Sen. Wielechowski files lawsuit challenging governor's PFD cuts

Albert Lutan / KTUU
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ANCHORAGE (KTUU) - Senator Bill Wielechowski, D-Anchorage, has filed a lawsuit against Governor Bill Walker’s decision to cut this year’s Permanent Fund Dividend checks to $1,000, less than half the amount of last year’s payout.

The controversial decision was made in late June, when Gov. Walker announced a slew of vetoes on state spending, one of which prevented more than $666 million from being transferred to the Permanent Fund’s earnings reserve, resulting in drastically smaller dividend checks for 2016.

Restructuring the Permanent Fund to help pay for state government was a key component of Walker’s plans to ease the state’s daunting budget deficit. But after the unpopular proposal failed to get the needed support in the House, the Governor announced more than $1.3 billion in widespread cuts and deferred state spending to encourage lawmakers to pass a long-term financial plan for the state.

The governor's PFD veto has been widely criticized by both members of the public and state lawmakers since its announcement. Sen. Wielechowski has been one of the staunchest opponents, saying the governor's office does not have the legal authority under the state's constitution to make cuts to the dividend.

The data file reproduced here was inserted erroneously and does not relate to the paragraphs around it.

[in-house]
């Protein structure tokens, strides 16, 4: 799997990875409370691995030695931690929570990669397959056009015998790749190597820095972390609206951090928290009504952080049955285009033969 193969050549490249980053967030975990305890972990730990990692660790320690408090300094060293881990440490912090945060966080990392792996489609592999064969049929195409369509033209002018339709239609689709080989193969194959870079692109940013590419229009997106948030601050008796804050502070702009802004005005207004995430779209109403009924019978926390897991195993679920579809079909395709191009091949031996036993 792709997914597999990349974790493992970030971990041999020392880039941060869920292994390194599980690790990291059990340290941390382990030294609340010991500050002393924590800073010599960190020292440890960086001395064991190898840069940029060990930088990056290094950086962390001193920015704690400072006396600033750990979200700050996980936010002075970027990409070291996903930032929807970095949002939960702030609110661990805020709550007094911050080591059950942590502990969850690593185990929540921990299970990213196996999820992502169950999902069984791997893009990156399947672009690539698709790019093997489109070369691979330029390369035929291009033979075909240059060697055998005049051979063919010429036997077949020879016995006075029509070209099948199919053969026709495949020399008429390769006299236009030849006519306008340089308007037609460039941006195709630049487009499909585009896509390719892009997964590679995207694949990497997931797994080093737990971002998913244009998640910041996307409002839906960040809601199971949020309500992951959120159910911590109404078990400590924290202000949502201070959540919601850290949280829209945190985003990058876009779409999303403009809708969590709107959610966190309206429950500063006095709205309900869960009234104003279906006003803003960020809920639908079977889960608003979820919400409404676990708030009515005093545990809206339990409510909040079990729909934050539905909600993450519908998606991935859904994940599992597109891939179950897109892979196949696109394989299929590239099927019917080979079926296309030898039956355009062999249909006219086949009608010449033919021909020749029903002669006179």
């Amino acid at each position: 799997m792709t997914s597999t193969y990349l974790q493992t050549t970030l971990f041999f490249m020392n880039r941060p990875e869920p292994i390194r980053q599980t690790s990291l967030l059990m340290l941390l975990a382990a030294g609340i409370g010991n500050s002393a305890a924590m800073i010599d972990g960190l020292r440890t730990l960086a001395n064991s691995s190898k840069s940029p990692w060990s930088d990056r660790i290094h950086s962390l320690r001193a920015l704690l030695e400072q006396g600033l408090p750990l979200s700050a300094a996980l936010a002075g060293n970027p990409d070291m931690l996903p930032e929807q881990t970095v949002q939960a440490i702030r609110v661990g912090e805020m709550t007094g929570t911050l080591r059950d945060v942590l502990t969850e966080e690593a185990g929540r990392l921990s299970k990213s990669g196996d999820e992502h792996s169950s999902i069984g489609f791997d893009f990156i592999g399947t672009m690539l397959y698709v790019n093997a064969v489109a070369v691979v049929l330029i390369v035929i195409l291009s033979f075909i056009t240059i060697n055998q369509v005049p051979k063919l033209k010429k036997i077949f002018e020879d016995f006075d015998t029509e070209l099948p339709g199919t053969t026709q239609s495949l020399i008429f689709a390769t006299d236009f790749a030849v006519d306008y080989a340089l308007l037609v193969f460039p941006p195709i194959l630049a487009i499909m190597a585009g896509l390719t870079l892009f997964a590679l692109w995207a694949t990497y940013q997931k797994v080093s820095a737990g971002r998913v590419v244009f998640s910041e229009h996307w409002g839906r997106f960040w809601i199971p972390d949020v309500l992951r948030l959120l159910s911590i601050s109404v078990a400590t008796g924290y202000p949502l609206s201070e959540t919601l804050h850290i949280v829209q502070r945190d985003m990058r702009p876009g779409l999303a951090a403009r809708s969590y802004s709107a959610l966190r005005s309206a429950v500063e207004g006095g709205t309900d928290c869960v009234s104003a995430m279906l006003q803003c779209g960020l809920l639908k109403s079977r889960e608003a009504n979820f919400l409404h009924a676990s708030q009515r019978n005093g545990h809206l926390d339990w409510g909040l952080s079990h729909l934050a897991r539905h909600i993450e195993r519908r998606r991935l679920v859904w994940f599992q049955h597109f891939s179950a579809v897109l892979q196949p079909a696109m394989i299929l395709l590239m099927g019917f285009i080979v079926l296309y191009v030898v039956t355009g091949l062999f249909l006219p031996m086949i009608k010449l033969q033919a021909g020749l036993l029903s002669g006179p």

Wielechowski was at Anchorage's Nesbett Courthouse Friday morning along with former legislator Rick Halfort, where they formally filed the lawsuit.

"Hundreds of hours of research leads me to conclude that the Governor does not have the authority to cut Dividends in the way he proposes," Wielechowski wrote in a letter addressed to the public. "The Governor cannot veto existing law. No governor can. His veto power extends only to appropriations and bills."

Wielechowski also argued that cutting the PFD would limit the amount of cash injected into the state economy by Alaskan consumers spending their hefty yearly dividends. The loss of cash flow would only worsen the state’s financial woes, he said.

“The PFD remains the most direct infusion of cash by Alaska into the economy,” Wielechowski said. “During a fiscal crisis, the last thing we should be doing is pulling $700 million straight out of our economy, and that’s just what cutting the Dividend would do.”

In a statement issued in response to the lawsuit, Governor Bill Walker said that he stands by his "difficult but necessary" decision to veto part of this year's PFD, saying that the cuts are needed to protect and preserve future dividends as the state grapples with dwindling savings and a massive budget deficit.

"I’m disappointed that an incumbent legislator who failed to work towards a solution to our fiscal crisis—a solution that would protect the long-term viability of the PFD—has decided instead to pursue this lawsuit eight weeks prior to his re-election bid," Walker said. "This suit detracts from the real issue: solving Alaska’s fiscal crisis so we can then begin to grow Alaska."

When asked if the pending litigation could result in a hold on this year’s payouts, Wielechowski said he checked with the Department of Law and they have no intention of placing a stay on the PFD.




 
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